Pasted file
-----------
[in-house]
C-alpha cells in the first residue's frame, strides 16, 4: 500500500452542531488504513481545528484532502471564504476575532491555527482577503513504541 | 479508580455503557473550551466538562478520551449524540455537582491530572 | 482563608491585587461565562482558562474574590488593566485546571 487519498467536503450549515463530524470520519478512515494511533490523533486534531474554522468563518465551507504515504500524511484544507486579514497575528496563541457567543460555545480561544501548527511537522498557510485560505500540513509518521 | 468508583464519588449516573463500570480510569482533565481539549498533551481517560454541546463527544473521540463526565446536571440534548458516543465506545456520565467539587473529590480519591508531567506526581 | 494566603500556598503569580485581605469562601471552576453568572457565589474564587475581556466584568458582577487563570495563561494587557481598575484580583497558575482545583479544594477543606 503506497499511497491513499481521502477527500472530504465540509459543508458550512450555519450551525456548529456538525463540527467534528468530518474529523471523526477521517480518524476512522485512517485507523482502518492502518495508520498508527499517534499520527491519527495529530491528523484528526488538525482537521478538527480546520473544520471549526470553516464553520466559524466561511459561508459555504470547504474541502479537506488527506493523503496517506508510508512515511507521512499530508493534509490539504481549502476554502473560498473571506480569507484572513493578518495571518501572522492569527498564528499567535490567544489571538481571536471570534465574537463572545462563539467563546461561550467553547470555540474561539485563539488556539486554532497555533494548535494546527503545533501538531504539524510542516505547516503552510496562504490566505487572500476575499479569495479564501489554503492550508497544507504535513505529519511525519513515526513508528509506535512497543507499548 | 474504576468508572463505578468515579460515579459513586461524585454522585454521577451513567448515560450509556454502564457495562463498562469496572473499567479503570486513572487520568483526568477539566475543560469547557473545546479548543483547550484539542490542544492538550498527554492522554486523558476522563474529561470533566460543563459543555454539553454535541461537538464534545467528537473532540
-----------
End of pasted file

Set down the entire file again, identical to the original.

[in-house]
C-alpha cells in the first residue's frame, strides 16, 4: 500500500452542531488504513481545528484532502471564504476575532491555527482577503513504541 | 479508580455503557473550551466538562478520551449524540455537582491530572 | 482563608491585587461565562482558562474574590488593566485546571 487519498467536503450549515463530524470520519478512515494511533490523533486534531474554522468563518465551507504515504500524511484544507486579514497575528496563541457567543460555545480561544501548527511537522498557510485560505500540513509518521 | 468508583464519588449516573463500570480510569482533565481539549498533551481517560454541546463527544473521540463526565446536571440534548458516543465506545456520565467539587473529590480519591508531567506526581 | 494566603500556598503569580485581605469562601471552576453568572457565589474564587475581556466584568458582577487563570495563561494587557481598575484580583497558575482545583479544594477543606 503506497499511497491513499481521502477527500472530504465540509459543508458550512450555519450551525456548529456538525463540527467534528468530518474529523471523526477521517480518524476512522485512517485507523482502518492502518495508520498508527499517534499520527491519527495529530491528523484528526488538525482537521478538527480546520473544520471549526470553516464553520466559524466561511459561508459555504470547504474541502479537506488527506493523503496517506508510508512515511507521512499530508493534509490539504481549502476554502473560498473571506480569507484572513493578518495571518501572522492569527498564528499567535490567544489571538481571536471570534465574537463572545462563539467563546461561550467553547470555540474561539485563539488556539486554532497555533494548535494546527503545533501538531504539524510542516505547516503552510496562504490566505487572500476575499479569495479564501489554503492550508497544507504535513505529519511525519513515526513508528509506535512497543507499548 | 474504576468508572463505578468515579460515579459513586461524585454522585454521577451513567448515560450509556454502564457495562463498562469496572473499567479503570486513572487520568483526568477539566475543560469547557473545546479548543483547550484539542490542544492538550498527554492522554486523558476522563474529561470533566460543563459543555454539553454535541461537538464534545467528537473532540